The New York Times reported: “Erica J. Sison has dealt with sick and dead dogs and cats, 40 dead lab rats in bags, trophy animals, cooked monkey meat on sticks, human skulls from Indonesia and a live Asian bat that flew out of an airplane cargo hold.
Now she is poised for Ebola, and has seen three false alarms in the last two weeks.
Ms. Sison, the quarantine officer in charge at Newark Liberty International Airport, is on the front lines of a complex system developed to protect United States borders from a “Contagion”-like invasion of rare foreign diseases. It is, she says, a bit anxiety provoking.
“I’ve learned pretty quick that I can never predict what someone is going to tell me when that phone rings,” she said… “These last two weeks we’ve been on adrenaline.”
The job is a largely unseen and unknown part of the border security system at 18 airports (including Kennedy International Airport) and two border crossings.”
“Ms. Sison, an officer in the Public Health Service Commissioned Corps, works for the Centers for Disease Control and Prevention. She operates from an office at Newark’s Terminal B, the international arrivals terminal, in a secure area not far from where arriving passengers have to show their passports and are treated to C.D.C.-sponsored video monitors showing information about the Ebola outbreak in West Africa that has killed nearly 1,000 people.”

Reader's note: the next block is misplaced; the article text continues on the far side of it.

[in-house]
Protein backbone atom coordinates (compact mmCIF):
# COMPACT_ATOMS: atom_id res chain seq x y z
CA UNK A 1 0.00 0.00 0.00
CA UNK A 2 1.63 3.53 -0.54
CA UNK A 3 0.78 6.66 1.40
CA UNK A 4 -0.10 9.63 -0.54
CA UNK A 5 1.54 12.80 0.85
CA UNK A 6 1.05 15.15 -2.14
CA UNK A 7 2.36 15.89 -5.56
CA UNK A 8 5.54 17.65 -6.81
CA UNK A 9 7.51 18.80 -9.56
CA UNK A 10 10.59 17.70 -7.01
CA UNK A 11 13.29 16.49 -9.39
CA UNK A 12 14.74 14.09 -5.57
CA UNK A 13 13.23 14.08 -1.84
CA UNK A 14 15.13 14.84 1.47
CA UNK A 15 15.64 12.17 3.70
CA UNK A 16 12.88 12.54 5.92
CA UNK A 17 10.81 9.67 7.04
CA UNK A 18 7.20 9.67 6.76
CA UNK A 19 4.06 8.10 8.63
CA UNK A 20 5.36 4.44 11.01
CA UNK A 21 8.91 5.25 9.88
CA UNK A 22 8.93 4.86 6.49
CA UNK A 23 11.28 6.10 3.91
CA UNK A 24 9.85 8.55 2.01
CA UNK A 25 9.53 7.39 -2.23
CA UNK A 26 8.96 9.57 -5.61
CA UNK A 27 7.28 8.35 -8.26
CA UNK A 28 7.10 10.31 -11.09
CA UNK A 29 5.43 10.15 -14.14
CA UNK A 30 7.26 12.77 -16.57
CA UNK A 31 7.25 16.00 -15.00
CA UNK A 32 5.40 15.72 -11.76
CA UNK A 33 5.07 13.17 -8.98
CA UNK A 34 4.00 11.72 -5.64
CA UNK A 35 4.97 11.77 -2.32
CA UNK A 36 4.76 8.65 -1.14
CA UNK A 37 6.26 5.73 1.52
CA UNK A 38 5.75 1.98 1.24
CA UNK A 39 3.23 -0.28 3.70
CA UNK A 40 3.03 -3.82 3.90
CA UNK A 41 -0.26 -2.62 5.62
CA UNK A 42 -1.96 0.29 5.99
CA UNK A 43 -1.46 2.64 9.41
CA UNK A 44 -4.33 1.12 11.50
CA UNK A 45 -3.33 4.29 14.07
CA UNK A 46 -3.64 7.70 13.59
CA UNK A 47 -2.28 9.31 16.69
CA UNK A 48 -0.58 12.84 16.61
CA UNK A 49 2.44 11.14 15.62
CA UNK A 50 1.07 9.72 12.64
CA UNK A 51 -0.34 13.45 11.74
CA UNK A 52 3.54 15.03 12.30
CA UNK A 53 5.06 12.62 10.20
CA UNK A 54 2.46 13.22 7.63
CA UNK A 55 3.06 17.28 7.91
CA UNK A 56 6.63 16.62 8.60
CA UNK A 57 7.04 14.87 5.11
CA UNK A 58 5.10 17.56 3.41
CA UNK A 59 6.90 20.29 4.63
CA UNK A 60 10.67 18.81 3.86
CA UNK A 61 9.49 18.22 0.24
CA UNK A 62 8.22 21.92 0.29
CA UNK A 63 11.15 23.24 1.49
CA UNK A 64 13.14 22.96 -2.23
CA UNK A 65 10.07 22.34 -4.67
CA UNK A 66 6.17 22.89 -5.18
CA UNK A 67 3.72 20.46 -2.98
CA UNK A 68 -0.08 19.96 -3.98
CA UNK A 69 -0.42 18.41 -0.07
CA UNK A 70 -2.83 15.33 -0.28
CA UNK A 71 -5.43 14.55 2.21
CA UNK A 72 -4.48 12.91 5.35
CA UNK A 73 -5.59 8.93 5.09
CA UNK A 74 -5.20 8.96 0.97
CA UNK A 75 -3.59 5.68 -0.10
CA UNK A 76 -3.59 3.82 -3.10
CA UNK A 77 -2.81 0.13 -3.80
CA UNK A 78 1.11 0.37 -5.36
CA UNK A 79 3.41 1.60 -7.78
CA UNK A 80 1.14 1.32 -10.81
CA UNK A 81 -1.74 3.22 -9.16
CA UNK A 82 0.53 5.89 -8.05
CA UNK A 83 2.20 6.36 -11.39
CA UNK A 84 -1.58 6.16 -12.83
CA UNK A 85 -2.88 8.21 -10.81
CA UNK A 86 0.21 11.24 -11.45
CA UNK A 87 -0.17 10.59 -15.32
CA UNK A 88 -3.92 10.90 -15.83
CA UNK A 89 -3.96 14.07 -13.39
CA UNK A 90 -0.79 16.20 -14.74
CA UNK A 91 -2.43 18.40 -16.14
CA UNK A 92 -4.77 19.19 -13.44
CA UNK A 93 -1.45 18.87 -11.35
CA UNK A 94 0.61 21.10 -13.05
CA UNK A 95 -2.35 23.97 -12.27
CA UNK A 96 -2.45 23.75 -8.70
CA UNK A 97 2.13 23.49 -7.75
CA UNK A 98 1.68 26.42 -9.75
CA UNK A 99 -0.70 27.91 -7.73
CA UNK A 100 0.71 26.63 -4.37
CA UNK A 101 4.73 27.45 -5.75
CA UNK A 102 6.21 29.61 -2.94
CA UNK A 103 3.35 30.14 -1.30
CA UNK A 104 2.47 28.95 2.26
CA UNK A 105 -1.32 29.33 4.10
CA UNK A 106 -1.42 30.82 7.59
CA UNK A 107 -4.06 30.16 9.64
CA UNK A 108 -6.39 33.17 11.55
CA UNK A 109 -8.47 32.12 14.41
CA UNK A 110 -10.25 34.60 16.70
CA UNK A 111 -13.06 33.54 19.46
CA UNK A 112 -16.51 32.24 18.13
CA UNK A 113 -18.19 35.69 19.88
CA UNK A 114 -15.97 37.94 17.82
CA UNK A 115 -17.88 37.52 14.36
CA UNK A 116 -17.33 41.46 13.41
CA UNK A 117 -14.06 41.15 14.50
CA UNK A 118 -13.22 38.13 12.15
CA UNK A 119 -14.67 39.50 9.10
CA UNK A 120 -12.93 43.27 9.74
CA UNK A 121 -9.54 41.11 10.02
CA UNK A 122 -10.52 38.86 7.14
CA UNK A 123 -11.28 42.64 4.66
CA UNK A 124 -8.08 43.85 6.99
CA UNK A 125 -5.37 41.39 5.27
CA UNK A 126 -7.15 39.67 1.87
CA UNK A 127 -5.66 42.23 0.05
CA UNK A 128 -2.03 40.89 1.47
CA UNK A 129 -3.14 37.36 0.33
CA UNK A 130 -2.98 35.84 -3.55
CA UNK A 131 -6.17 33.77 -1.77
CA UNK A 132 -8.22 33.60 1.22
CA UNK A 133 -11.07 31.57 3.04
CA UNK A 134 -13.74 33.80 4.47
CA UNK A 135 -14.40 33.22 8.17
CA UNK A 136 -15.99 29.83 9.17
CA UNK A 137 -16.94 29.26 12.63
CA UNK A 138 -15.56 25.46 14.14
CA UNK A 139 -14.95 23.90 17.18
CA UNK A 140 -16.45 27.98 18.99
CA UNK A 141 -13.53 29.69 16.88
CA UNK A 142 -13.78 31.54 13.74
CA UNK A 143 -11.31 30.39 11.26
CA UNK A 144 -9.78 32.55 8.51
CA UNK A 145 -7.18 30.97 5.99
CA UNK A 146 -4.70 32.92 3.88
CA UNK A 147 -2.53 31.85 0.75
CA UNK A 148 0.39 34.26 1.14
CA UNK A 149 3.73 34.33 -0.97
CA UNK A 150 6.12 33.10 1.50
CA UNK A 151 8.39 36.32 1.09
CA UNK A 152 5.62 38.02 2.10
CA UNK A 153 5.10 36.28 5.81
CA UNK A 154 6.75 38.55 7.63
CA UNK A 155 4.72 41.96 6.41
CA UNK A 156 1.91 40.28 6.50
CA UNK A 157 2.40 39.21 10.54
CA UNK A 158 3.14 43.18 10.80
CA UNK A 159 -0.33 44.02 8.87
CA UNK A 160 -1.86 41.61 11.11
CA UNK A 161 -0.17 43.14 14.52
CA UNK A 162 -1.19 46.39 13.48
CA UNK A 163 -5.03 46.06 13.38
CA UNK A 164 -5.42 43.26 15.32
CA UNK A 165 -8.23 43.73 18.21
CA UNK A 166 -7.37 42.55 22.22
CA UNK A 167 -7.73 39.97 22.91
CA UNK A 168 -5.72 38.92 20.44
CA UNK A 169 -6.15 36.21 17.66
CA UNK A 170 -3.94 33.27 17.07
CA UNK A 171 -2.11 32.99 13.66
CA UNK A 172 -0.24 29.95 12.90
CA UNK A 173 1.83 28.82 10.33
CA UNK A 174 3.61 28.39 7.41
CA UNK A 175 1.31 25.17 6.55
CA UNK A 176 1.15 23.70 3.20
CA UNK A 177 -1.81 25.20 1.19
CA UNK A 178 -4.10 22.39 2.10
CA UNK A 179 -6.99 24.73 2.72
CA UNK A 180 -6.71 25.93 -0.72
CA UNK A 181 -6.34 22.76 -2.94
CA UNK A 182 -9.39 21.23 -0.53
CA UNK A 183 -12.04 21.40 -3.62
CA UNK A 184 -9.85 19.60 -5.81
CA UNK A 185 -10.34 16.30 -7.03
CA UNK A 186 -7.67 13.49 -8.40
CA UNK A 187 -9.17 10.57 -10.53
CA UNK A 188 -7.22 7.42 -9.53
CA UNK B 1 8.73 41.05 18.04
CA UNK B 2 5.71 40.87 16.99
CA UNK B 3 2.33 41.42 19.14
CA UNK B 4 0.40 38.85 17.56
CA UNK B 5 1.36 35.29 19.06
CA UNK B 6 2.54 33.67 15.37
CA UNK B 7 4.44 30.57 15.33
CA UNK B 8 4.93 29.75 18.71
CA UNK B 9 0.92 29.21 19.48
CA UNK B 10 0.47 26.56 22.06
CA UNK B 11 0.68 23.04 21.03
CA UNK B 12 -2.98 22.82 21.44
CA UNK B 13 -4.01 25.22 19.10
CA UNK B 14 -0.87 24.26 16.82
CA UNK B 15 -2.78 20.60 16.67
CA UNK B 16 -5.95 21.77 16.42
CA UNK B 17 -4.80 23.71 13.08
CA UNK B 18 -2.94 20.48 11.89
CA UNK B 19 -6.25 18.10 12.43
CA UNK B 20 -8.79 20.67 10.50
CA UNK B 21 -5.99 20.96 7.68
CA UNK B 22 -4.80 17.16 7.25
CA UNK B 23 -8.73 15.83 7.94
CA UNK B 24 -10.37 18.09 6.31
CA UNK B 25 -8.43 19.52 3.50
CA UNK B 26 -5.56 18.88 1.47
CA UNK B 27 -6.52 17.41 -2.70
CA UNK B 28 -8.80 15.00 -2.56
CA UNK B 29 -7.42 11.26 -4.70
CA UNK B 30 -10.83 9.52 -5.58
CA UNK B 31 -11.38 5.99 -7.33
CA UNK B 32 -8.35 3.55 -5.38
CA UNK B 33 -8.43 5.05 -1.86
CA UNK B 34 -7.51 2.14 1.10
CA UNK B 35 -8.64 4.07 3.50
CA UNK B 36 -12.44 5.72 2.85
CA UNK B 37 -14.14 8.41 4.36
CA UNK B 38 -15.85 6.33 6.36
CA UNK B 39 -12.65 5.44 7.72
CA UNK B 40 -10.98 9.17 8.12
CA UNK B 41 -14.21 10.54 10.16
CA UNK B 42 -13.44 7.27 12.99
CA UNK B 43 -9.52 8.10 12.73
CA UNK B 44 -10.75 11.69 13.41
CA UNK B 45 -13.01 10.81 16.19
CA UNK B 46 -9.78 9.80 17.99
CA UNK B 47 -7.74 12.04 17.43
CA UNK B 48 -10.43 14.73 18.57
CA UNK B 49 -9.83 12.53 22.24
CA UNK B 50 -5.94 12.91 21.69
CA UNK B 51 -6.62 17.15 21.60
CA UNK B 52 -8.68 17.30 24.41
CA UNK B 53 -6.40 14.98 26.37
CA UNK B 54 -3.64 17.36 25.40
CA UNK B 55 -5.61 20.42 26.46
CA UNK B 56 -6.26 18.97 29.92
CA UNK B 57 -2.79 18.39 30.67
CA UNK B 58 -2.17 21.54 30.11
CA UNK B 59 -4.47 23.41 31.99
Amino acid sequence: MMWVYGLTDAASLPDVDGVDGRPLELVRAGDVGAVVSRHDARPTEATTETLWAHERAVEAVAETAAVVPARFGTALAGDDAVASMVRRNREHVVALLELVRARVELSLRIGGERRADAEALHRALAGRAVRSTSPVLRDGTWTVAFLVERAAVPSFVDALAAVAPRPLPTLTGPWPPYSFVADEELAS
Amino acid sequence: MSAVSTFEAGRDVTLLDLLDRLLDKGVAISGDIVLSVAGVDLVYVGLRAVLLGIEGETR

“In some ways, she is an Ellis Island of the airways, charged with ensuring that immigrants are fit to enter the country. But while some people who were ill were held at Ellis Island, Ms. Sison said, she does not hold people. If they need treatment, they may be quarantined, but only until they can be sent by ambulance to a hospital. There is a one-bed isolation room in her office, but it is more like the school nurse’s office than a space capsule.”
Click here to read the full NYTs article “A Front Line Against Ebola Runs Through Newark’s Terminal B” by Anemona Hartocollisaug.
Doctor, Did You Wash Your Hands? ™ provides information to consumers on understanding, managing and navigating health care options.
Jonathan M. Metsch, Dr.P.H., is Clinical Professor, Preventive Medicine, Icahn School of Medicine at Mount Sinai; and Adjunct Professor, Baruch College ( C.U.N.Y.), Rutgers School of Public Health, and Rutgers School of Public Affairs and Administration.
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